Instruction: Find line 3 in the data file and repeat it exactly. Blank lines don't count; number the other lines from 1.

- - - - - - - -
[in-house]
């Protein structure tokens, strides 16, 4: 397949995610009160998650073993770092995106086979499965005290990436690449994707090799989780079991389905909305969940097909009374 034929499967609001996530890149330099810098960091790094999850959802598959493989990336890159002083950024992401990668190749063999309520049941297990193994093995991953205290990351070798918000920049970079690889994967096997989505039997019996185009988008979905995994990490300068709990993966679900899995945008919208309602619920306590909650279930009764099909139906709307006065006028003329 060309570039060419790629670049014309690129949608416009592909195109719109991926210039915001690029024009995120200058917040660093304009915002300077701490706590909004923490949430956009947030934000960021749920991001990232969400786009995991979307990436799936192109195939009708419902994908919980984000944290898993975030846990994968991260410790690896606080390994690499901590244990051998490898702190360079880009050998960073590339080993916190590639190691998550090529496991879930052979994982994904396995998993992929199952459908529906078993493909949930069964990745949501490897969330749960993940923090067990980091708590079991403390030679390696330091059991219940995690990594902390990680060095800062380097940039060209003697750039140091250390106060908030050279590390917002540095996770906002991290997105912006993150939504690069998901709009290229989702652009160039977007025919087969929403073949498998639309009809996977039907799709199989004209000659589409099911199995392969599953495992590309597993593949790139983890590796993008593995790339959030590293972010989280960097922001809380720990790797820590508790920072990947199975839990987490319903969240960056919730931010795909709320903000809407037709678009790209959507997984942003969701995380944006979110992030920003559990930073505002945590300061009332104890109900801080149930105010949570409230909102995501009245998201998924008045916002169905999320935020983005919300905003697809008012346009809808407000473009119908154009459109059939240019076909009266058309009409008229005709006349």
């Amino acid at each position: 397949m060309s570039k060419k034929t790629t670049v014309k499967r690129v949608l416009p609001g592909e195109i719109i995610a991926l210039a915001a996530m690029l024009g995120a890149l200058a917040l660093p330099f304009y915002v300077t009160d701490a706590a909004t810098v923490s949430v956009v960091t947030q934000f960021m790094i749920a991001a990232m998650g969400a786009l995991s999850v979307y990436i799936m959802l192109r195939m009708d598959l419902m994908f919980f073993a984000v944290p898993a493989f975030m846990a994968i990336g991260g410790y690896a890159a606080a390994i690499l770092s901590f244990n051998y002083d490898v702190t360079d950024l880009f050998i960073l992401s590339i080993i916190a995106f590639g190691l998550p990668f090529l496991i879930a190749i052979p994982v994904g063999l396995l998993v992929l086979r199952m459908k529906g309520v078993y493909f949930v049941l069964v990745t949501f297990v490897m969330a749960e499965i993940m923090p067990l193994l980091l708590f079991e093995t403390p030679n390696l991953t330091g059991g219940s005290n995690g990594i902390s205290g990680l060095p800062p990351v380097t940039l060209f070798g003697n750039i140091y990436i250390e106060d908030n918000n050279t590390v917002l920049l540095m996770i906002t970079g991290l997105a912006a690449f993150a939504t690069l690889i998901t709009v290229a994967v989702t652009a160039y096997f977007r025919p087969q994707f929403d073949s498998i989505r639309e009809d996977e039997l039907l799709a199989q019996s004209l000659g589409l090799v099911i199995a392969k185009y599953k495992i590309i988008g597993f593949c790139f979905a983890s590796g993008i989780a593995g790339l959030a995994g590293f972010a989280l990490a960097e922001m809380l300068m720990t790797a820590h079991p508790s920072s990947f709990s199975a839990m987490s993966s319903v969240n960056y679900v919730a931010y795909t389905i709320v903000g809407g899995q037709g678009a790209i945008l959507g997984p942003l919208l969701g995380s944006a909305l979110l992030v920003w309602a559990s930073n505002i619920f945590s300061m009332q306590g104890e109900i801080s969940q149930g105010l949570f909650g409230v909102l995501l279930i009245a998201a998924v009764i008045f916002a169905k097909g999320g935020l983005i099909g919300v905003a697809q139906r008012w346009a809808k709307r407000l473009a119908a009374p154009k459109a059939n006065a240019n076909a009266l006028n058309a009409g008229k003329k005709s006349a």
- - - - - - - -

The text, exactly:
């Amino acid at each position: 397949m060309s570039k060419k034929t790629t670049v014309k499967r690129v949608l416009p609001g592909e195109i719109i995610a991926l210039a915001a996530m690029l024009g995120a890149l200058a917040l660093p330099f304009y915002v300077t009160d701490a706590a909004t810098v923490s949430v956009v960091t947030q934000f960021m790094i749920a991001a990232m998650g969400a786009l995991s999850v979307y990436i799936m959802l192109r195939m009708d598959l419902m994908f919980f073993a984000v944290p898993a493989f975030m846990a994968i990336g991260g410790y690896a890159a606080a390994i690499l770092s901590f244990n051998y002083d490898v702190t360079d950024l880009f050998i960073l992401s590339i080993i916190a995106f590639g190691l998550p990668f090529l496991i879930a190749i052979p994982v994904g063999l396995l998993v992929l086979r199952m459908k529906g309520v078993y493909f949930v049941l069964v990745t949501f297990v490897m969330a749960e499965i993940m923090p067990l193994l980091l708590f079991e093995t403390p030679n390696l991953t330091g059991g219940s005290n995690g990594i902390s205290g990680l060095p800062p990351v380097t940039l060209f070798g003697n750039i140091y990436i250390e106060d908030n918000n050279t590390v917002l920049l540095m996770i906002t970079g991290l997105a912006a690449f993150a939504t690069l690889i998901t709009v290229a994967v989702t652009a160039y096997f977007r025919p087969q994707f929403d073949s498998i989505r639309e009809d996977e039997l039907l799709a199989q019996s004209l000659g589409l090799v099911i199995a392969k185009y599953k495992i590309i988008g597993f593949c790139f979905a983890s590796g993008i989780a593995g790339l959030a995994g590293f972010a989280l990490a960097e922001m809380l300068m720990t790797a820590h079991p508790s920072s990947f709990s199975a839990m987490s993966s319903v969240n960056y679900v919730a931010y795909t389905i709320v903000g809407g899995q037709g678009a790209i945008l959507g997984p942003l919208l969701g995380s944006a909305l979110l992030v920003w309602a559990s930073n505002i619920f945590s300061m009332q306590g104890e109900i801080s969940q149930g105010l949570f909650g409230v909102l995501l279930i009245a998201a998924v009764i008045f916002a169905k097909g999320g935020l983005i099909g919300v905003a697809q139906r008012w346009a809808k709307r407000l473009a119908a009374p154009k459109a059939n006065a240019n076909a009266l006028n058309a009409g008229k003329k005709s006349a």